There is Nothing Sexy About Movie-Making
Filming "The Perfect Gift"
Seriously. Unless you’ve actually been on a set you have no clue how mundane and boring, as well as intense and intimidating, it can be. Don’t get me wrong, I’m not complaining. It’s actually a dream come true to be in a movie, with actual cameras, lights, make-up, and catering. I’m thrilled to have been cast in a really charming Christmas film called “The Perfect Gift” filming up in Louisville over the next few months. I’ve got the best part in the whole movie. I play the guy who’s actually trying to steal Christmas from a local church. The big scene we shot on Saturday was me going in to tell the Pastor they have to take down the Nativity Scene they put up in front of their church. Yep, I’m that guy.
Okay, so the strange part about the weekend was that in the middle of my dream-come-true experience being in a movie, there was a ton of really freaky stuff happening. Stuff that kept happening that (as I like to say) was trying to steal my joy. And I was committed to not letting that happen, cause, heck, I was in a movie!
Ice Storm Paralyzes The City
I can’t tell you everything that happened because some of it was actually very personal and had me in tears. But I can tell you about waking up in my hotel room Saturday morning and finding out there was no water in the whole area. I was filming a movie and I couldn’t take a dang shower! How crazy is that? If you haven’t watched the news at all, you probably aren’t aware of the massive ice storm that paralyzed much of Kentucky. Louisville was hit hard. It looked like an incredibly powerful tornado went through the town, followed by Mr. Freeze (from Batman) covering everything with a thick layer of ice. Power was out all over the place, and many people didn’t even have cell phone service. It felt a bit like being in a Third World country, all the while it was 60 degrees in Nashville, just three hours south. But as a result of not having water, I got to meet Steve Scarborough and his family. Deacon Steve lived across the street from the church where we were filming, and volunteered his shower for my use. His house was turned into a refuge for his extended family members to sleep, eat, do laundry or shower. Steve’s wife was cooking a huge breakfast that morning, and I noticed a giant turkey in the oven. Their amazing gift of hospitality, revealed by the tragedy of storm, blessed me.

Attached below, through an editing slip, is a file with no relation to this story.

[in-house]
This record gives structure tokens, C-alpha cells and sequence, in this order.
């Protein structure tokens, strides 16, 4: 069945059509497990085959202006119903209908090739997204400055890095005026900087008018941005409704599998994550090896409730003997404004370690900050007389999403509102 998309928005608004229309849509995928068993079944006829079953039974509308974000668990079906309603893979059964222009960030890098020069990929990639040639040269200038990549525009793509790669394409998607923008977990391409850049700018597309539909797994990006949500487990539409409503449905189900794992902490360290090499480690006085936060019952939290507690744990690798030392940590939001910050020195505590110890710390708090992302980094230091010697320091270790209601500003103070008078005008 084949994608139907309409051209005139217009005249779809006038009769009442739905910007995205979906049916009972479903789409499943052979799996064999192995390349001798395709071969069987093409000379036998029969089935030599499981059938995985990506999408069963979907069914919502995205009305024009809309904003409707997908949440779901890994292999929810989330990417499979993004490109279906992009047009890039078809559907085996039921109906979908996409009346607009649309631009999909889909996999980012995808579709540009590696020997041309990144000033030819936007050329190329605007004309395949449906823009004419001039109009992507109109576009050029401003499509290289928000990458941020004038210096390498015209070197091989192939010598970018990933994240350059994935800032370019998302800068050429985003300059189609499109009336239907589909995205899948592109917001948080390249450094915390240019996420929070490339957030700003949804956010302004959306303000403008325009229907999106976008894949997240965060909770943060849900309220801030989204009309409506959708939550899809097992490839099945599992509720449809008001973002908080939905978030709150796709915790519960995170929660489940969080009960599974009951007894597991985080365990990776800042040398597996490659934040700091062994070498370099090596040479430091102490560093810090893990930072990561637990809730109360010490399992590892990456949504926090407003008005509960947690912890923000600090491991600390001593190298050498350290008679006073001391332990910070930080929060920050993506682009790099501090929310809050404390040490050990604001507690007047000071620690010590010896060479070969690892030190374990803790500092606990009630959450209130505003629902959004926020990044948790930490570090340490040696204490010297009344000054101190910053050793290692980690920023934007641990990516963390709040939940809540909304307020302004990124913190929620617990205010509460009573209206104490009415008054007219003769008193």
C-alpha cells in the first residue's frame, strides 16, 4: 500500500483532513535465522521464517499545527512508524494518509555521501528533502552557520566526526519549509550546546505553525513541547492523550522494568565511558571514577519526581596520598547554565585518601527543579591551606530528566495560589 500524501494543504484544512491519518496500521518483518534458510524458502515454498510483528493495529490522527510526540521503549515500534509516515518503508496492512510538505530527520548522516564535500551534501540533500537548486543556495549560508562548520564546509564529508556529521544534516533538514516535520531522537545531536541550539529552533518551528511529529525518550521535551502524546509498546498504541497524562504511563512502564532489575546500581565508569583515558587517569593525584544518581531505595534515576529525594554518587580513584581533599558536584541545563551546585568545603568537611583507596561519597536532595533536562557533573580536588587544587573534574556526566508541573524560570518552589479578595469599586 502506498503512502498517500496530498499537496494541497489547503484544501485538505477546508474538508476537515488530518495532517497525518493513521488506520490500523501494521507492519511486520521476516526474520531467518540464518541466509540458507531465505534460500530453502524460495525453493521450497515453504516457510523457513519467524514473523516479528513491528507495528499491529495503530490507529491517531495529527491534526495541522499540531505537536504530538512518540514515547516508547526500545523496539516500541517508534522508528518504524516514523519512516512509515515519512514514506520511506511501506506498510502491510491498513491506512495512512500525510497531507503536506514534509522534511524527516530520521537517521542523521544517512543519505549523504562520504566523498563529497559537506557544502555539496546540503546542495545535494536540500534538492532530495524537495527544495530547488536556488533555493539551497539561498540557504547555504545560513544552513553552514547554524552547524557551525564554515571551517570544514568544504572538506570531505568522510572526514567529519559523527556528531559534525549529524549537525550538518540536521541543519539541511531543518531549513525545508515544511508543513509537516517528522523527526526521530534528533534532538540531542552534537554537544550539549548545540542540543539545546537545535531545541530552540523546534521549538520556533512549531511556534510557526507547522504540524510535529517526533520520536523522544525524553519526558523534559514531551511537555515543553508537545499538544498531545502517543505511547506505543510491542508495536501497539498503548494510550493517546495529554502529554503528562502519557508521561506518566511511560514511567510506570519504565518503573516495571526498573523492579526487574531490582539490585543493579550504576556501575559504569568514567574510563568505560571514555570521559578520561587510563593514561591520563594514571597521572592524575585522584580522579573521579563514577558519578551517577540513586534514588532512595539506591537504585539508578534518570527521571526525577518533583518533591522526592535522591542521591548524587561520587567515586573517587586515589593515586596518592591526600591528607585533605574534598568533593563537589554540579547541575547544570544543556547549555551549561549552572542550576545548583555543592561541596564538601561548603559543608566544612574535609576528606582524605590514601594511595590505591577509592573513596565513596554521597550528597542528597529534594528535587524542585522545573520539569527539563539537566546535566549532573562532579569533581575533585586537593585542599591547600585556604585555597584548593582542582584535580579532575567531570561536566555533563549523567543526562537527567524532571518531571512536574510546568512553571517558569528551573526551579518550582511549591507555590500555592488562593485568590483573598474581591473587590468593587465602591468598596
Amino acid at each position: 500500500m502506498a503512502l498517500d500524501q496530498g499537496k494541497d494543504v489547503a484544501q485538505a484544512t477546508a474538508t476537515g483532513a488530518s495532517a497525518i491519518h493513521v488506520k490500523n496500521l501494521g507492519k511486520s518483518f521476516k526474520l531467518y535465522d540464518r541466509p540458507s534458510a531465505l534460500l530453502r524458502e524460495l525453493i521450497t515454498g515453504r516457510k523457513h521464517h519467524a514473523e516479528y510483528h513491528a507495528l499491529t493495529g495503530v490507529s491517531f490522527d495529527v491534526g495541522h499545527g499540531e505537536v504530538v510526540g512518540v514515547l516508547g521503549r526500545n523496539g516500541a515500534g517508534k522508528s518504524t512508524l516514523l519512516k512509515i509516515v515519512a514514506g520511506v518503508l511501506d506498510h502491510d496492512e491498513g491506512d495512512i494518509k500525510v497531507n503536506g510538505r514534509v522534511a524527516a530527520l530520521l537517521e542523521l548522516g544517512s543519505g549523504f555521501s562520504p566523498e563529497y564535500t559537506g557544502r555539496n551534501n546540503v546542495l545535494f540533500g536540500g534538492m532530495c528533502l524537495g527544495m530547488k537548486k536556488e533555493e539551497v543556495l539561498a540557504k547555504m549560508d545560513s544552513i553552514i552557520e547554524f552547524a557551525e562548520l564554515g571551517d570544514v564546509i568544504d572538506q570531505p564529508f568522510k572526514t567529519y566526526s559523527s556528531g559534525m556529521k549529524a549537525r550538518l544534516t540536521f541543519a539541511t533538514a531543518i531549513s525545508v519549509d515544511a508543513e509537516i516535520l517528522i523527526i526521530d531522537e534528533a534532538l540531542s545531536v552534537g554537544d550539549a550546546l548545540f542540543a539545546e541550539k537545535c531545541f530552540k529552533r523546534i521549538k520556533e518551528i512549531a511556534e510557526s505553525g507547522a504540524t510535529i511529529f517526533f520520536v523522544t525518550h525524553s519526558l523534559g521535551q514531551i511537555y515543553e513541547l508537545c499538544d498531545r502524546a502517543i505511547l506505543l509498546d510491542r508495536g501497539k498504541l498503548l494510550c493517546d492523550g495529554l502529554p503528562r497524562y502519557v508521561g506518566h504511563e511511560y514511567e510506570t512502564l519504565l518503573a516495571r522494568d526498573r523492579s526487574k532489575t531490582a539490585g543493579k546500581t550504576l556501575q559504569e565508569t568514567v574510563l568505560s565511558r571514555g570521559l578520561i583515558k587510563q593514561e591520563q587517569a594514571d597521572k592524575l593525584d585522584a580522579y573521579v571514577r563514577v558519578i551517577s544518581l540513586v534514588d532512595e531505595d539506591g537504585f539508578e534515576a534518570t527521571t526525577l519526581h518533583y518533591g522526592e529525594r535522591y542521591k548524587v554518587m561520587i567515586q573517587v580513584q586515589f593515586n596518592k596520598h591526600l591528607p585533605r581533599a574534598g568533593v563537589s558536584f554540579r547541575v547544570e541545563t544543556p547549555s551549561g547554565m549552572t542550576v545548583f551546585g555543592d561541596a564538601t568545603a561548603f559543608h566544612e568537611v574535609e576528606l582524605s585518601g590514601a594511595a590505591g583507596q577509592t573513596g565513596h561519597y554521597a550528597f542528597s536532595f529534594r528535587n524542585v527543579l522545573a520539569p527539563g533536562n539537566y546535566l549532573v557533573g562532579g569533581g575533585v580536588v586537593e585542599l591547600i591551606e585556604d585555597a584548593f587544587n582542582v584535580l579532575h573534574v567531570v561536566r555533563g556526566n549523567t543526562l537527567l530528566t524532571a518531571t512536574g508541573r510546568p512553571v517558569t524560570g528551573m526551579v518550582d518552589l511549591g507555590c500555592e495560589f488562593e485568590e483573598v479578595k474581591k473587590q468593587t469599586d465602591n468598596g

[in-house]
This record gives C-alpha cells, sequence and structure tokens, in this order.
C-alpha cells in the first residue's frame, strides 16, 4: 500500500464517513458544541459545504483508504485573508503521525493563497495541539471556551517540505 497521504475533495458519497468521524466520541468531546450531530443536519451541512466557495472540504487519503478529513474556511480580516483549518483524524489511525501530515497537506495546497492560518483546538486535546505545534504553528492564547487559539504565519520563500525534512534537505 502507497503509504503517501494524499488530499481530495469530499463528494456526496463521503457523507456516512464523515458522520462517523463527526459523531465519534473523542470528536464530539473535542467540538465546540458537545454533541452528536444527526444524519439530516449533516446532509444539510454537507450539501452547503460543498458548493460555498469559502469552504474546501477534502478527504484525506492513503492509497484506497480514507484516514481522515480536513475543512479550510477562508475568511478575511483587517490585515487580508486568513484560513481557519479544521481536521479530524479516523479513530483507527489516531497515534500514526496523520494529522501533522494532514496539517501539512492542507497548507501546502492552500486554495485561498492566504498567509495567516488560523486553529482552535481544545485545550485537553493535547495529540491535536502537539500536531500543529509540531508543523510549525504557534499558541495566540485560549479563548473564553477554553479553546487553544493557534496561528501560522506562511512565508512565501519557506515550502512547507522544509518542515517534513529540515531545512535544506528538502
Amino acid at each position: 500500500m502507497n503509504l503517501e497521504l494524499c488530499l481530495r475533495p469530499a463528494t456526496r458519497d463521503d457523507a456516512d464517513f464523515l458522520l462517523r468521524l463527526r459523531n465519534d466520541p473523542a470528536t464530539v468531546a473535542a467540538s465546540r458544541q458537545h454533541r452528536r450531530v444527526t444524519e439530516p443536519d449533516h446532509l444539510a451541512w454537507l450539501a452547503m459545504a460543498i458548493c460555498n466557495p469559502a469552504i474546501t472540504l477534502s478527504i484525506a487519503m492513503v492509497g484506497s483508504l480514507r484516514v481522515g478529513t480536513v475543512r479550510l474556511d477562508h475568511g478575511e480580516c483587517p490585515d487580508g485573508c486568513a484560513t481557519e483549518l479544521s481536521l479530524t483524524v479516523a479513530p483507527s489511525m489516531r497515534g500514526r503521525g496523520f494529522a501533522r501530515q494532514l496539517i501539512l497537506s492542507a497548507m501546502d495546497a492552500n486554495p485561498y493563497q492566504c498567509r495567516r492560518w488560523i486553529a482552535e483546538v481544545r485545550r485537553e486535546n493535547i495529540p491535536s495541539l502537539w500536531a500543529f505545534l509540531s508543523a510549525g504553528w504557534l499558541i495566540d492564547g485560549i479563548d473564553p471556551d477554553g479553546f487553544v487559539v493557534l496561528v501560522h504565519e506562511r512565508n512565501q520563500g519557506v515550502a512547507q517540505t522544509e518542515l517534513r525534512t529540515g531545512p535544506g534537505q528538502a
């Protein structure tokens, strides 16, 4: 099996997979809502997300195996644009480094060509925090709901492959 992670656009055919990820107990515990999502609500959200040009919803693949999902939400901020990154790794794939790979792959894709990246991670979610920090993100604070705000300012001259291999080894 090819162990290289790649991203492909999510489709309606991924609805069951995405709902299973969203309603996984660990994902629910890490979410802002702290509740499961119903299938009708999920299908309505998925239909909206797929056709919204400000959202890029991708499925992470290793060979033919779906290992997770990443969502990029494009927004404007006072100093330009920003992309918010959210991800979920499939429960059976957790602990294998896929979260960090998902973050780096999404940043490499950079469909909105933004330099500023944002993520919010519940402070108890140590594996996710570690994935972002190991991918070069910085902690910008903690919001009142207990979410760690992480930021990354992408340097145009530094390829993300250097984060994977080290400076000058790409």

Hundreds of guys from power companies around the region pulled their repair trucks into my hotel parking lot (and others nearby) to help out the struggling crews in Kentucky. Even though I’m sure they had to leave the comfort of home and their families behind, I love how this horrible storm revealed the selflessness of these guys—showing how we can help each other out when others are in trouble and we have the resources.
What’s Blocking My View?
I stopped to get gas just outside of Bowling Green. I started to wash my windshield with the squeegee thingy, and quickly noticed something smearing on the glass. I first thought it was bird poop. But it wouldn’t come off. It actually got worse the more I tried to wipe it off. The young kid emptying the garbage tried his best to help me, first using Coke to get it off, then trying a razor blade. Nothing worked. But he did figure out it was actually engine oil on my windshield. Bummer. He pointed me to a hardware store down the street in Smith’s Grove where I met a really great man (David Manning) who generously gave his time to try and help me with several different kinds of cleaning sprays. This was the typical small town hardware store, overcrowded and friendly, with free popcorn by the backdoor. I’m thankful I got to experience David’s compassion, revealed by the ickiness of the oil on my windshield.
Yes, I was in a movie this past weekend, and I have a couple more days of shooting ahead. I’m blown away by that. Still, I’m more blown away by the effortless way circumstances attempt to try and determine my mood. But if I have my sights set on joy and gratitude, then challenges I meet merely become opportunities to experience nuanced revelations of unexpected beauty.